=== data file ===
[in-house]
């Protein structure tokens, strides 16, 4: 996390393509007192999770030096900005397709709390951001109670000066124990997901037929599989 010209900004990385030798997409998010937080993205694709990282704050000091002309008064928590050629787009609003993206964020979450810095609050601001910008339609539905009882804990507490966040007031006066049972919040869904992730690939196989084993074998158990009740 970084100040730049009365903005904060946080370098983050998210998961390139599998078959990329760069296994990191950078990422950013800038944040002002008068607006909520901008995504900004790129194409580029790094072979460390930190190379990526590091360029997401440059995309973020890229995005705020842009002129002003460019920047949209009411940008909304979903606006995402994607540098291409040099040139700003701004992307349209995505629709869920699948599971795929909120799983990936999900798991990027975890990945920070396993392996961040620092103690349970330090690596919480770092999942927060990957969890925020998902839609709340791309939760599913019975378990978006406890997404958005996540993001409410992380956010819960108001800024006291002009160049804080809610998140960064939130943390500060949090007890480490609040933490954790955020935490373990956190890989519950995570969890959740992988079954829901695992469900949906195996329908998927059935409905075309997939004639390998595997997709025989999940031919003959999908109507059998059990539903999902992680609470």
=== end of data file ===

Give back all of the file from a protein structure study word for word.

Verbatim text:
[in-house]
């Protein structure tokens, strides 16, 4: 996390393509007192999770030096900005397709709390951001109670000066124990997901037929599989 010209900004990385030798997409998010937080993205694709990282704050000091002309008064928590050629787009609003993206964020979450810095609050601001910008339609539905009882804990507490966040007031006066049972919040869904992730690939196989084993074998158990009740 970084100040730049009365903005904060946080370098983050998210998961390139599998078959990329760069296994990191950078990422950013800038944040002002008068607006909520901008995504900004790129194409580029790094072979460390930190190379990526590091360029997401440059995309973020890229995005705020842009002129002003460019920047949209009411940008909304979903606006995402994607540098291409040099040139700003701004992307349209995505629709869920699948599971795929909120799983990936999900798991990027975890990945920070396993392996961040620092103690349970330090690596919480770092999942927060990957969890925020998902839609709340791309939760599913019975378990978006406890997404958005996540993001409410992380956010819960108001800024006291002009160049804080809610998140960064939130943390500060949090007890480490609040933490954790955020935490373990956190890989519950995570969890959740992988079954829901695992469900949906195996329908998927059935409905075309997939004639390998595997997709025989999940031919003959999908109507059998059990539903999902992680609470």